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Earth Sciences students on board the ocean's red Ferrari Sciences students on board the ocean's red FerrariWiida Fourie-Basson<p>​​​Two Stellenbosch University postgraduate students in the Department of Earth Sciences – Natasha van Horsten and Raimund Rentel – left this week on the SA Agulhas II for a three-month return voyage to Antarctica. The SA Agulhas II is South Africa's state-of-the-art polar research vessel, and is managed by the Department of Environmental Affairs.</p><p>They will be working with the Council for Scientific and Industrial Research's (CSIR) Dr Thato Mtshali to sample iron from the Southern Ocean in order to study its role in the photosynthesis of phytoplankton. This will shed light on how the Southern Ocean is taking up carbon dioxide from the atmosphere.</p><p>According to Prof Alakendra Roychoudhury, their study leader and head of the Department of Earth Sciences, this is one of the single most important opportunities for South African scientists to study the geochemistry of an ocean as vast as the Southern Ocean.</p><p>"Because the Southern hemisphere is dominated by the Southern Ocean, it plays a crucial role in how large-scale climate systems are going to respond to changes in the geochemistry of the ocean. The SA Agulhas II is our only opportunity to sample along one trajectory of the Southern Ocean," he explains.</p><p>This will be Natasha's first trip to Antarctica and she is excited about being one of the privileged few to visit Antarctica: "The set-up for this trip is extensive and can be stressful. But it is definitely a great experience."</p><p>Natasha's research for her Master's degree is on the photosynthetic response of phytoplankton under different conditions, with light and iron as the main variables.</p><p>For Raimund, this trip is especially important as he will be collecting data in order to complete his MSc thesis. But there is much more to the process than just taking water samples from the ocean. He carries the solemn responsibility for ensuring the cleanliness of the GO-FLO bottles used for sampling iron. He furthermore faces a challenge for the on-board analyses of iron to infinitesimal levels.</p><p>"On the trip down there we will have time off, but as soon as the ship reaches the sampling location, we will do sampling more or less once every day for about 10 days straight. We will be using a Rosette, which has GO-FLO bottles mounted on it, plus a CTD (measuring conductivity, temperature and density). This rosette will be lowered to the seafloor or a depth of 4000 metres, whichever comes first," he explains.</p><p>Once the bottles are back on board, they are covered immediately and then transported to a clean container lab. From there the researchers can take samples for analysis on board or for use later on shore.</p><p>According to Raimund the best thing about the trip is sitting on the monkey deck, enjoying the sunset: "Spotting the first iceberg is also a great experience, even if you have seen it before."</p><p>If all goes well, the ship will be back in the Cape Town harbour on 13 February 2014.</p><p><em>On the photo, from the left, Dr Thato Mtshali, Natasha van Horsten, Prof Alakendra Roychoudhury and Raimund Rentel. </em></p><p><em>Issued by Wiida Fourie-Basson, media: Faculty of Science, Stellenbosch University, 021 808-2684,</em></p><p><em><br></em></p>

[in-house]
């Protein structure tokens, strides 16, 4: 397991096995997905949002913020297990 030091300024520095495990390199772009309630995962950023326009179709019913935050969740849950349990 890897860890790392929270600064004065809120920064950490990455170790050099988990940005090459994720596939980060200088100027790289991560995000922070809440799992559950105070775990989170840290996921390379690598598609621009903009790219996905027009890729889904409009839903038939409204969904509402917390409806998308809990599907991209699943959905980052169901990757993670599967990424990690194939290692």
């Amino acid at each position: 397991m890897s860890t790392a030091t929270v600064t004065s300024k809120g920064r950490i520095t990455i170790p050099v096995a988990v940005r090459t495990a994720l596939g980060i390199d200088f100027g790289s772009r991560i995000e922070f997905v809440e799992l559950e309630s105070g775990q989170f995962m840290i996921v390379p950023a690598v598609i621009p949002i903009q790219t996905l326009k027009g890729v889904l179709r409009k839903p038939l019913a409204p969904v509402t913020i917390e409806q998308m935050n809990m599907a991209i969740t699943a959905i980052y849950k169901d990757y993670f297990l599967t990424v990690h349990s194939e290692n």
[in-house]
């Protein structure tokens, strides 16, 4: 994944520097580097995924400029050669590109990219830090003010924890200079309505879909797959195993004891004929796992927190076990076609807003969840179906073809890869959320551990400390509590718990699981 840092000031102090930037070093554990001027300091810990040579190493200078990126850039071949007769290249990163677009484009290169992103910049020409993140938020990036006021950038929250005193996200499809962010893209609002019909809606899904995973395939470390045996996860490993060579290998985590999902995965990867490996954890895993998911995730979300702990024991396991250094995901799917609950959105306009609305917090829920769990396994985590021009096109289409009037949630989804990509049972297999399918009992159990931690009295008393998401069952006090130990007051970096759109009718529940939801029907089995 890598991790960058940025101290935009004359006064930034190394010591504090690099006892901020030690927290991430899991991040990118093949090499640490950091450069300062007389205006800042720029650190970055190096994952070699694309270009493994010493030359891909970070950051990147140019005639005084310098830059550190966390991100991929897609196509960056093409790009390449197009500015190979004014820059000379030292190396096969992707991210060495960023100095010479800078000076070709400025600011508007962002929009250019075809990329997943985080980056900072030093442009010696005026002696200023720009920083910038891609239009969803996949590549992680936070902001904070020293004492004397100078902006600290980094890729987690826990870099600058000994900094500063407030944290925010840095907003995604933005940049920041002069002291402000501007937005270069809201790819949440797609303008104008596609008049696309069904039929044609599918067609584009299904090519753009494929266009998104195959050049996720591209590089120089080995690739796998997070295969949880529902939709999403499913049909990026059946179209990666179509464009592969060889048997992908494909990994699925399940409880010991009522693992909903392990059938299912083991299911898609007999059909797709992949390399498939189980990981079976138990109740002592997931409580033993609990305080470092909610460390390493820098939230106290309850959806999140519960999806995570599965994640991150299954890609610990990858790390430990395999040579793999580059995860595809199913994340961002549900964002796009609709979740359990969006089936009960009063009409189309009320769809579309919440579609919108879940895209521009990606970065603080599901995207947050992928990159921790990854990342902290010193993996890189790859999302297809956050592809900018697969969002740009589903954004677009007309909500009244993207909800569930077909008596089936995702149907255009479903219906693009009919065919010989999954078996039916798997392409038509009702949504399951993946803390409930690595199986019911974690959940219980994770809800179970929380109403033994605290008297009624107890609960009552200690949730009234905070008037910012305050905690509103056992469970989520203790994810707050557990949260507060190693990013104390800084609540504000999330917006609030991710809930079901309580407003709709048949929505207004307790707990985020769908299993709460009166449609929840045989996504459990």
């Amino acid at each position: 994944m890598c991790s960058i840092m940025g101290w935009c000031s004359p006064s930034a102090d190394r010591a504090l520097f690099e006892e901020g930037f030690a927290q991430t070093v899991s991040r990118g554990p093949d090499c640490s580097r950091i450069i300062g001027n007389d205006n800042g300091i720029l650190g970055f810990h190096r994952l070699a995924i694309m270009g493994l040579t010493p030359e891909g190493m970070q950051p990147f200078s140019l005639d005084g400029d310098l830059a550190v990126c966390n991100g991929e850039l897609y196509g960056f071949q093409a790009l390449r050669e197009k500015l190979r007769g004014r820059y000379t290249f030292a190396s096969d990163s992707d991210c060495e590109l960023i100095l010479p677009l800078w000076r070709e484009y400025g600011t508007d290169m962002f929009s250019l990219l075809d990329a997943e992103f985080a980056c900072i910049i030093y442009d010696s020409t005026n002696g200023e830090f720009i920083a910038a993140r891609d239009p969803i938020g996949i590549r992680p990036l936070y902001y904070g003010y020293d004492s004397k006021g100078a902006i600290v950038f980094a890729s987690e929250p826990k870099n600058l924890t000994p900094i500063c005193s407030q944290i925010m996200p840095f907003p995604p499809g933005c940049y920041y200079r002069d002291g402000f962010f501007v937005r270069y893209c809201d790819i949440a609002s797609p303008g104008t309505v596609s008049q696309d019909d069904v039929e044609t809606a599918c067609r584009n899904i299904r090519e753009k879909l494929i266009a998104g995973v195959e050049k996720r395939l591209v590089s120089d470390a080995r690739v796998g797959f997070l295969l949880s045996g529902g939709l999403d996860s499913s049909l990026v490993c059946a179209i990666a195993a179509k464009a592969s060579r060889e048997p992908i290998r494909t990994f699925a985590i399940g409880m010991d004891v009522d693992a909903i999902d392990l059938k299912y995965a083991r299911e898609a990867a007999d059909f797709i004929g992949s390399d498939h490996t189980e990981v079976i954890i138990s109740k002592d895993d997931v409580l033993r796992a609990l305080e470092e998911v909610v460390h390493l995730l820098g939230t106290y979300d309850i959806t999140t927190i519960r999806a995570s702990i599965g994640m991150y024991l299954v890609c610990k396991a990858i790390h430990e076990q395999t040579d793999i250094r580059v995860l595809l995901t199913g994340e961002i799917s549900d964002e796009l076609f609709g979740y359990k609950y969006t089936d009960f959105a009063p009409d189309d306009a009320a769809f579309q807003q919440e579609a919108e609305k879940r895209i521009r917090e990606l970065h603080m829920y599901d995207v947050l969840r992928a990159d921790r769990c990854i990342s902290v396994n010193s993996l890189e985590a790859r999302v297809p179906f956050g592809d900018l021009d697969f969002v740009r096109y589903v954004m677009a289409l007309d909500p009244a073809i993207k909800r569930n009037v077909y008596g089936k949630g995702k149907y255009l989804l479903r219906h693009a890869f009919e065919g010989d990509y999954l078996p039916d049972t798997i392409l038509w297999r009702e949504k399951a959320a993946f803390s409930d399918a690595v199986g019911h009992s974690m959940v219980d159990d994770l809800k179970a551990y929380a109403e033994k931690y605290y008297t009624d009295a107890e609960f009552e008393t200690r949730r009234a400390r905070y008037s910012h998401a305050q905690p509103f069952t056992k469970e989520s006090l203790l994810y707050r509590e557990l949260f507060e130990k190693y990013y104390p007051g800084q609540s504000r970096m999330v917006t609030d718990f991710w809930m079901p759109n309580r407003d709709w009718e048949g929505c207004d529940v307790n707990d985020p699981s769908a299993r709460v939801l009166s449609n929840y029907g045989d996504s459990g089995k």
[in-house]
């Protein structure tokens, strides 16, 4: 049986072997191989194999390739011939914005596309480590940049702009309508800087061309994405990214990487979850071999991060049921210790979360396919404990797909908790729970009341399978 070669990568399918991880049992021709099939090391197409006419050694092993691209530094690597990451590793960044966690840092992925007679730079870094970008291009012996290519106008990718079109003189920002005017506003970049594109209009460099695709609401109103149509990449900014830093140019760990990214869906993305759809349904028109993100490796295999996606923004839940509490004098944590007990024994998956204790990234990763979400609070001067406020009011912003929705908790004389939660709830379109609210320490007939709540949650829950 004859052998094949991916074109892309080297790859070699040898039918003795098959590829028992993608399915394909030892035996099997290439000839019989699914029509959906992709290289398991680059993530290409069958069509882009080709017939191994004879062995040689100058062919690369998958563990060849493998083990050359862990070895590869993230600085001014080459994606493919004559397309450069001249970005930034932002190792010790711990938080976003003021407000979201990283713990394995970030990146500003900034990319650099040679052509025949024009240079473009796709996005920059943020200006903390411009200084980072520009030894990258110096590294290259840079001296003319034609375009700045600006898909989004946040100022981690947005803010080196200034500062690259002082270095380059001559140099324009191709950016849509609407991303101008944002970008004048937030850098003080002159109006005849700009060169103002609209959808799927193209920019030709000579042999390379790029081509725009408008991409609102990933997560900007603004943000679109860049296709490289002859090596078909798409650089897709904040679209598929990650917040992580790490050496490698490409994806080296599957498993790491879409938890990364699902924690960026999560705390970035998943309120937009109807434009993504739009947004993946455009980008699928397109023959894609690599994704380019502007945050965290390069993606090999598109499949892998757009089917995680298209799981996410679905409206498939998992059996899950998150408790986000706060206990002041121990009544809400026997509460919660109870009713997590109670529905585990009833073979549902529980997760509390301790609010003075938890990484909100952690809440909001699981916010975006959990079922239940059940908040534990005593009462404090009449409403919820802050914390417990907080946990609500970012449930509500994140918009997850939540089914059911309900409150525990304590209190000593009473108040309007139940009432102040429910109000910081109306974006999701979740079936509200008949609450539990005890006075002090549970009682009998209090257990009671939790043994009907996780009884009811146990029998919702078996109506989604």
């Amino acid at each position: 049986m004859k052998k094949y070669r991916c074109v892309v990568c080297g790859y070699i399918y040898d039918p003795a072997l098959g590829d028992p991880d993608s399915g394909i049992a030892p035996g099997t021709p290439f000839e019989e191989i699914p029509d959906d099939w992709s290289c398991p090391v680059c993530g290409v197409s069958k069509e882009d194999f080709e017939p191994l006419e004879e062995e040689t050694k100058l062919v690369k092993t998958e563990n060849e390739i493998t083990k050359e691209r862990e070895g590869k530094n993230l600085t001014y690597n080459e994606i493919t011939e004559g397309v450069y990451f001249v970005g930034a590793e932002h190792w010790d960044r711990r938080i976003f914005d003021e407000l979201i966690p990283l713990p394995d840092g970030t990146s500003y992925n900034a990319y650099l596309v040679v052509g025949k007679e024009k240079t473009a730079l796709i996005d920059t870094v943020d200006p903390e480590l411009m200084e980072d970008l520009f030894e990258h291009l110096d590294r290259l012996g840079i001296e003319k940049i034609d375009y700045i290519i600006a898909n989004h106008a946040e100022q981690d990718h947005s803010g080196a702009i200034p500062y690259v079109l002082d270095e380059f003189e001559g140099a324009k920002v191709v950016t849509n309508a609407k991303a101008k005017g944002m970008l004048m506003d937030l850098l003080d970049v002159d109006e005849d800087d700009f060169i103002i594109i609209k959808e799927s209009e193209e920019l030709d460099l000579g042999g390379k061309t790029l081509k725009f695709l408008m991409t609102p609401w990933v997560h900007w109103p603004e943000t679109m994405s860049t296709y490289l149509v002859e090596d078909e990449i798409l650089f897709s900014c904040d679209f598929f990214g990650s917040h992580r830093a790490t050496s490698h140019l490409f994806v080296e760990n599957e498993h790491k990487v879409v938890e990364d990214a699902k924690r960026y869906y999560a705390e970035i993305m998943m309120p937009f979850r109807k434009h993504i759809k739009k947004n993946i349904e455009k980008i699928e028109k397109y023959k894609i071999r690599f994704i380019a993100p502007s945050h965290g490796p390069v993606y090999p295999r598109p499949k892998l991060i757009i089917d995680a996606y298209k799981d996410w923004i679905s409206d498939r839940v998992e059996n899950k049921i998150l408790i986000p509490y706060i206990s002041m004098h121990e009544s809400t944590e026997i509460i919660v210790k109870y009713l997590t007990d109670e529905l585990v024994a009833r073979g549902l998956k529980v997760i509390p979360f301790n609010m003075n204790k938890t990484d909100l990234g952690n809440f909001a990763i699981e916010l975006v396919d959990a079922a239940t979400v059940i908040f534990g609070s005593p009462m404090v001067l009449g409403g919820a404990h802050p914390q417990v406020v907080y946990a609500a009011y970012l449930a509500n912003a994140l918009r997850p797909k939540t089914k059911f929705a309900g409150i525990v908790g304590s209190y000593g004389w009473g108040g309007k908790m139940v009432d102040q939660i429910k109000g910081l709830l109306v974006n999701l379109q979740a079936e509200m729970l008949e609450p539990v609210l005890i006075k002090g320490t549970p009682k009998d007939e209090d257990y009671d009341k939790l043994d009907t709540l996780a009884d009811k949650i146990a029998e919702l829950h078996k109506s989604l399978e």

Top researchers honoured researchers honouredMedia & Communication, Faculty of Science<p>Four of the Faculty of Science's top researchers were honoured with Chancellor's Awards for research excellence during Stellenbosch University's graduation ceremonies recently.</p><p>Prof. Dave Richardson, a world leader in invasion biology, and Prof. Helmut Prodinger, one of the founding fathers of the modern analysis of algorithms and analytic combinatorics, received their awards during the March 2016 graduation ceremony. </p><p>On Wednesday 16 March 2016 Prof. Prodinger was also awarded a Doctor of Science-degree for his significant contribution to the analysis of approximate counting over several decades. Approximate counting is a classical technique in computer science to handle large quantities of data with limited capacities. The Doctor of Science degree follows after a PhD and is awarded for published work of an exceptional standard, containing original contributions to the advancement of knowledge and learning which has given the candidate international distinction in their field.</p><p>The physicist, Prof. Hendrik Geyer, and the chemist Prof. Harald Pasch, received their Chancellor's Awards during the December 2015 graduation ceremony.</p><p>Another special mention is the achievement of Dr Ronalda Benjamins, who received her Phd in Mathematics op 16 March 2016. This former learner from Breërivier High School in Worcester registered for a BSc in Mathematics in 2007 with the dream of obtaining her PhD and become an academic, despite difficult financial and domestic circumstances. In 2015 she realised both dreams. Apart from receiving her PhD, she was also appointed as a lecturer in the Department of Mathematical Sciences at SU.</p><p>For 2015, the Faculty of Science boasts with a record number of 50 PhD degrees and the most honours degrees over the past five years – 150 in comparison with 136 in 2012.</p><p><strong>More about Prof. Helmut Prodinger</strong></p><p>Prof. Prodinger is described as one of the founding fathers of the modern analysis of algorithms and analytic combinatorics. He has made fundamental contributions to virtually every aspect of this relatively young research area. Prof. Prodinger's work has also greatly improved understanding of the asymptotic properties of digital systems by introducing novel techniques such as the Mellin transform to the subject. His fundamental paper on applications of the Mellin transforms to digital sums has already been cited more than 100 times and is still the main reference in its field. He has published over 300 articles in peer-reviewed journals with over 60 co-authors worldwide. He has supervised 6 PhD-students in Austria and about 15 MSc students in Austria and South Africa. Prof. Prodinger has held an A-rating from the National Research Foundation (NRF) since 1999 and has received numerous awards. More at </p><p><strong>More about Prof. Dave Richardson</strong></p><p>Professor David Richardson is a world leader in the field of invasion science and Director of the NRF/DST Centre of Excellence in Invasion Biology (C•I•B) based at Stellenbosch University. He has published 335 peer-reviewed papers and book chapters, including numerous game-changing contributions. In 2009 S<em>cientometrics</em> rated Prof. Richardson the most influential researcher in this field worldwide. Since 2014 he has also been on Thomson Reuter's list of most cited researchers in the field of invasion biology.</p><p>One of his major contributions to invasion science, and to ecology in general, has been the thorough development and exploitation of new model systems for the elucidation of all the diverse perspectives that need to be considered to understand and manage invasive species.</p><p>Professor Richardson is also one of the pioneers of the field of "conservation biogeography" which seeks to apply biogeographical principles, theories, and analyses to diverse problems related to the conservation of biodiversity. Since 1998 he has been Editor-in-Chief of the premier journal in this field, <em>Diversity and Distributions</em>. </p><p>His work has been recognised through the Hans Sigrist Prize for 2006, an award made annually by the University of Berne in Switzerland; in 2007 and again in 2013 he was awarded A1 ratings by the National Research Foundation. He has received several awards in South Africa, notably the 2012 John F.W. Herschel Medal, the top award of the Royal Society of South Africa, and the 2013 Havenga Prize for Life Sciences from the South African Academy for Science and Arts. He serves on several international committees, including the IUCN (World Conservation Union) Species Survival Commission's specialist group on Invasive Species (since 1996). In 2015 he was elected Vice President of the Royal Society of South Africa.</p><p><span style="line-height:1.6;"></span></p><p class="MsoNormal" style="color:#333333;font-family:'noto sans', helvetica, sans-serif;font-size:12px;line-height:20px;background-color:#ffffff;"><strong>More about Prof. Hendrik Geyer</strong></p><p class="MsoNormal" style="color:#333333;font-family:'noto sans', helvetica, sans-serif;font-size:12px;line-height:20px;background-color:#ffffff;">Prof. Hendrik Geyer was recognised for his outstanding contributions to the community, leadership in the university environment and professional bodies, and excellent research. He served as chair of the Department of Physics, director of the Institute for Theoretical Physics, chair of the Organisation of Theoretical Physicists, as well as board member of the South African Institute of Physics (SAIP). His dedicated efforts led to the establishment of the National Institute for Theoretical Physics (NITHeP) in 2008, where he served as interim director. Since 2008, he has also been director of the Stellenbosch Institute for Advanced Studies (STIAS), where he champions interdisciplinary research. Accolades recognising his research include the Alexander von Humboldt fellowship and the SAIP silver medal.<br></p><p class="MsoNormal" style="color:#333333;font-family:'noto sans', helvetica, sans-serif;font-size:12px;line-height:20px;background-color:#ffffff;"><strong>More about Prof. Harald Pasch</strong></p><p class="MsoNormal" style="color:#333333;font-family:'noto sans', helvetica, sans-serif;font-size:12px;line-height:20px;background-color:#ffffff;">Prof. Pasch joined SU in 2008 as holder of the SASOL research chair and head of the Polymer section. Over the next seven years he developed the analytical chemistry group in the Department of Chemistry and Polymer Science into an internationally recognised centre of excellence for advanced polymer analysis. With more than 300 peer-reviewed articles behind his name, his present research focuses on multidimensional liquid chromatography, advanced spectroscopy, the development of analytical methods for nanomaterial, and high-throughput experimentation. He has supervised more than 50 postgraduate students in Germany and South Africa.<span style="line-height:1.6;color:#444444;font-family:'segoe ui', segoe, tahoma, helvetica, arial, sans-serif;font-size:13px;background-color:rgba(255, 255, 255, 0.85098);">​</span></p>